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Int J Health Care Qual Assur. 2016;29(2):192-208. doi: 10.1108/IJHCQA-05-2014-0058.

Lean and Six Sigma in acute care: a systematic review of reviews.

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Health Technology Assessment Unit, Centre hospitalier de l'Université de Montréal (CHUM), Montréal, Canada.



The purpose of this paper is to present a systematic review of literature reviews, summarizing how Lean and Six Sigma management techniques have been implemented in acute care settings to date, and assessing their impact. To aid decision makers who wish to use these techniques by identifying the sectors of activity most often targeted, the main results of the interventions, as well as barriers and facilitators involved. To identify areas of future research.


A literature search was conducted, using eight databases. The methodological quality of the selected reviews was appraised with AMSTAR. A narrative synthesis was performed according to the guidelines proposed by Popay et al. (2006). Data were reported according to PRISMA.


The literature search identified 149 publications published from 1999 to January 2015. Seven literature reviews were included into the systematic review, upon appraisal. The overall quality of the evidence was poor to fair. The clinical settings most described were specialized health care services, including operating suites, intensive care units and emergency departments. The outcomes most often appraised related to processes and quality. The evidence suggests that Lean and Six Sigma are better adapted to settings where processes involve a linear sequence of events.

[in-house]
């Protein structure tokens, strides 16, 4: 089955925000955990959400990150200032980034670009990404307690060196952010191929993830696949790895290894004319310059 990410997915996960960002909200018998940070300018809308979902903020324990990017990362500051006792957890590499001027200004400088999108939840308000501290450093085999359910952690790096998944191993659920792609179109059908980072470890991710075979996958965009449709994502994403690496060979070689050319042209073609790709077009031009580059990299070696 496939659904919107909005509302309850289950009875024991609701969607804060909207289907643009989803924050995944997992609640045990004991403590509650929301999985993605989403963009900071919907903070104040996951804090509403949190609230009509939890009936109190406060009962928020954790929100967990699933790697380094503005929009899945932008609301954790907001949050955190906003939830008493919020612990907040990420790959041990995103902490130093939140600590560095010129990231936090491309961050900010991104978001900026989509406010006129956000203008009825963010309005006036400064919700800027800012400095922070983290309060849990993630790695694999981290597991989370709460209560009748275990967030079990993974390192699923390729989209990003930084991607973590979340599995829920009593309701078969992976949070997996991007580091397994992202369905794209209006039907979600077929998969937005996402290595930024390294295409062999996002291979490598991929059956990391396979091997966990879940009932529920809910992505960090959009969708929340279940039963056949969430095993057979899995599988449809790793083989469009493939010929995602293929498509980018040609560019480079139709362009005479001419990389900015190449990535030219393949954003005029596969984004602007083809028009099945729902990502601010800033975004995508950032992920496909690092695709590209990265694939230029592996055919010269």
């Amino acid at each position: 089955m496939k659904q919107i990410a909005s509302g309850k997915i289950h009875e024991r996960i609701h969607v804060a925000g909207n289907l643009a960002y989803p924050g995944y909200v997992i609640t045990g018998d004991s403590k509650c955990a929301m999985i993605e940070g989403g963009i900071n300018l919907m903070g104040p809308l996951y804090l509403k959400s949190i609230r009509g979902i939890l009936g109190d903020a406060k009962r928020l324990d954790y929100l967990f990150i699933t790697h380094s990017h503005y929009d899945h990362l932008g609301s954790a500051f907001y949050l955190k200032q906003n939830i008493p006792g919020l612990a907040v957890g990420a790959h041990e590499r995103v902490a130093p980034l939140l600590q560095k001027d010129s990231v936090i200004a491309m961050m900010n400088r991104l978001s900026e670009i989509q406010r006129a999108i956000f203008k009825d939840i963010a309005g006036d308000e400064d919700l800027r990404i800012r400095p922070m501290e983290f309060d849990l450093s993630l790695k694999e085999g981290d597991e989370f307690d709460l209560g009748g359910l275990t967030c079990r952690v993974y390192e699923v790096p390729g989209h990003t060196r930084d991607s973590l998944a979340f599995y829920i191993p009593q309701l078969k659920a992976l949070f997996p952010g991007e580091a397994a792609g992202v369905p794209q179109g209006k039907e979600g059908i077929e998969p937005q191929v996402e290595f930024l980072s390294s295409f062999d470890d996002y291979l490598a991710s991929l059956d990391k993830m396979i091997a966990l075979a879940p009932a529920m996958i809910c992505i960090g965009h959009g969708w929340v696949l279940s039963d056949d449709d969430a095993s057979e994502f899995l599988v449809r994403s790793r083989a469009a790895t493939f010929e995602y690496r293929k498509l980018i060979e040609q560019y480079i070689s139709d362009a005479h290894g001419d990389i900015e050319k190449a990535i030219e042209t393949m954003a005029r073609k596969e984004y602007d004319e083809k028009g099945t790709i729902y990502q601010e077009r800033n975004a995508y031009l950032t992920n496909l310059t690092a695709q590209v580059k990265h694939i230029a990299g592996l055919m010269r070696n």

There is a need for more studies of high methodological quality to better understand the effects of these approaches as well as the factors of success and barriers to their implementation. Field studies comparing the effects of Lean and Six Sigma to those of other process redesign or quality improvement efforts would bring a significant contribution to the body of knowledge.


Lean and Six Sigma can be considered valuable process optimization approaches in acute health care settings. The success of their implementation requires significant participation of clinical personnel from the frontline as well as clinical leaders and managers. More research is needed to better understand the factors of success and the barriers to their implementation, as well as their long-term impact.


This is the first broad systematic review of reviews, synthesizing data pertaining to implementation issues and results in acute care settings, to be published. It will benefit health care managers assessing the potential of these approaches and the potential drawbacks associated with their implementation. Moreover, it identifies directions for future research.


Acute care settings; Lean thinking; Literature review; Process efficiency; Quality management; Six Sigma

[Indexed for MEDLINE]

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